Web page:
Review: Season three of ‘Serial’ tackles the U.S. court system

“Serial’s” new season exposes a dysfunctional justice system — that rarely ends in true justice.

by Liv Martin

If you were expecting another gripping true-crime drama podcast from “Serial” this season, you’ll be sorely disappointed. 

The nail-biting season one case of Adnan Syed, so skillfully delivered to us by producer and host Sarah Koenig, was the story of a rare type of case. 

Listeners were drawn in because it checked all the boxes of a classic murder mystery. It was like a thrilling episode of “Law and Order,” but with real people.

Koenig’s addictive storytelling had the ability to make us believe Syed in one episode and doubt him in the next. 

Though it may be depressing, the likelihood that “Serial” producers will ever be able to replicate season one is very slim, a fact that Koenig recognizes in the first episode of season three. 

What the new season does offer, however, is an intimate look into Cleveland’s court system.

Brought to you by the producers of “This American Life,” this season feels more like the stories told on the sister podcast. 

That is, the style leans more towards a well-reported investigative news segment than a narrative arc akin to crime shows.

Koenig is like a smart friend, explaining the ins and outs of the court system. She talks in a conversational way, not afraid to swear or make inflections in her speech.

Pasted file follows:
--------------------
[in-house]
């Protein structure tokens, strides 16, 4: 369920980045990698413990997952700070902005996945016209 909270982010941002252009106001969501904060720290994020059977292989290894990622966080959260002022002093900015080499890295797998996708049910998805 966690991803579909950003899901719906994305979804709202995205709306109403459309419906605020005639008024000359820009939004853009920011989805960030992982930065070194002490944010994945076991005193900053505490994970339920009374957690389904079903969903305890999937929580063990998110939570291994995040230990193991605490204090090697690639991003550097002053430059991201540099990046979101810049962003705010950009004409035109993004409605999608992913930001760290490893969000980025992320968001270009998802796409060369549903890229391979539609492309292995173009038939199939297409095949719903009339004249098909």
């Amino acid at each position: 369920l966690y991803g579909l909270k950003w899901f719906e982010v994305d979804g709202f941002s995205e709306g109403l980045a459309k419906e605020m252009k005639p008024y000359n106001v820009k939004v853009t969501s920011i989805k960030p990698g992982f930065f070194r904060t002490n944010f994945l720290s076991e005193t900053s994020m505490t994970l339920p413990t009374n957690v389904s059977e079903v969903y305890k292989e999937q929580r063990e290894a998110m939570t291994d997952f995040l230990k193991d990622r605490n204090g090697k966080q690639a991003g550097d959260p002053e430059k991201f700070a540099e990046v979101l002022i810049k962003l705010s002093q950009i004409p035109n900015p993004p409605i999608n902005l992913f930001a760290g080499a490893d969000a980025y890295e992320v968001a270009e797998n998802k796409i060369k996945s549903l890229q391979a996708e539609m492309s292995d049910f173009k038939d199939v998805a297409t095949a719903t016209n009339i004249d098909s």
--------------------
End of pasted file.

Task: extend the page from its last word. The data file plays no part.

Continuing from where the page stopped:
With her reporting partner this season, Emmanuel Dzotsi, Koenig spent an entire year at Cuyahoga County Justice Center in Cleveland. 

After recording hours upon hours of audio, the stories they discovered are seriously troubling. So far, the season has worked to expose deeply seeded problems regarding racism, classism and sexism in our country’s courts. 

All of the episodes tell important stories, though the stories have become more interesting and thorough as the season progresses. (You’ll have to listen to episode four to see if this pattern continues.) 

In season three, we meet characters like Judge Daniel Gaul. Koenig both carefully and critically unpacks his character. And trust us, there’s a lot to unpack. 

Koenig and Dzotsi witnessed hours of hearings and trials where Judge Gaul’s self-righteous behavior — often expressed by flagrant racial stereotyping — created an atmosphere in his court that made his defendants squirm in discomfort.

In the season’s third episode, reported from the city that was stunned by the death of Tamir Rice, Koenig weaves a narrative that leaves no doubt that Cleveland is still struggling deeply with internalized racism – especially in the court house. 

So far, it’s different from past seasons because it hits so close to home. Syed’s murder case was an intimate one, and most listeners were removed from it, making it easy to think of it more like an entertaining mystery to solve than the story of real lives. 

Season three reminds us that our justice system is sometimes less about justice than it is about subduing those who seek it. Police shootings of young black men, racial profiling and violence are a reality in today’s America.

Koenig and her team educate us on how the U.S. court system truly works, for better or for worse. 

Grade (so far): A-